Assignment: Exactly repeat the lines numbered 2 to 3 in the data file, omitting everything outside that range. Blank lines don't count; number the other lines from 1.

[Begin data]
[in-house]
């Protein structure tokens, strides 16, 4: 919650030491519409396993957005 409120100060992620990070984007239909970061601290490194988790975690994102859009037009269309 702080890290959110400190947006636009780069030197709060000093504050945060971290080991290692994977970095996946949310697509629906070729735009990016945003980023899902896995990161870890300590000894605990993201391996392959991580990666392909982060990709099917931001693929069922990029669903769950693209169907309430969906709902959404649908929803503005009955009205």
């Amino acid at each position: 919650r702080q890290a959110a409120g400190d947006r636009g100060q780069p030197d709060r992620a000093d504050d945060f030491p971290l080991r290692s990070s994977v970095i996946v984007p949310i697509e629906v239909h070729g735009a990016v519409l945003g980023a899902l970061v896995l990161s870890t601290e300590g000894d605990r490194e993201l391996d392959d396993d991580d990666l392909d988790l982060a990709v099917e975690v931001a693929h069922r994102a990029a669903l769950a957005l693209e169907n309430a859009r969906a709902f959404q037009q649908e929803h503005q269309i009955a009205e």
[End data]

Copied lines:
């Protein structure tokens, strides 16, 4: 919650030491519409396993957005 409120100060992620990070984007239909970061601290490194988790975690994102859009037009269309 702080890290959110400190947006636009780069030197709060000093504050945060971290080991290692994977970095996946949310697509629906070729735009990016945003980023899902896995990161870890300590000894605990993201391996392959991580990666392909982060990709099917931001693929069922990029669903769950693209169907309430969906709902959404649908929803503005009955009205």
């Amino acid at each position: 919650r702080q890290a959110a409120g400190d947006r636009g100060q780069p030197d709060r992620a000093d504050d945060f030491p971290l080991r290692s990070s994977v970095i996946v984007p949310i697509e629906v239909h070729g735009a990016v519409l945003g980023a899902l970061v896995l990161s870890t601290e300590g000894d605990r490194e993201l391996d392959d396993d991580d990666l392909d988790l982060a990709v099917e975690v931001a693929h069922r994102a990029a669903l769950a957005l693209e169907n309430a859009r969906a709902f959404q037009q649908e929803h503005q269309i009955a009205e």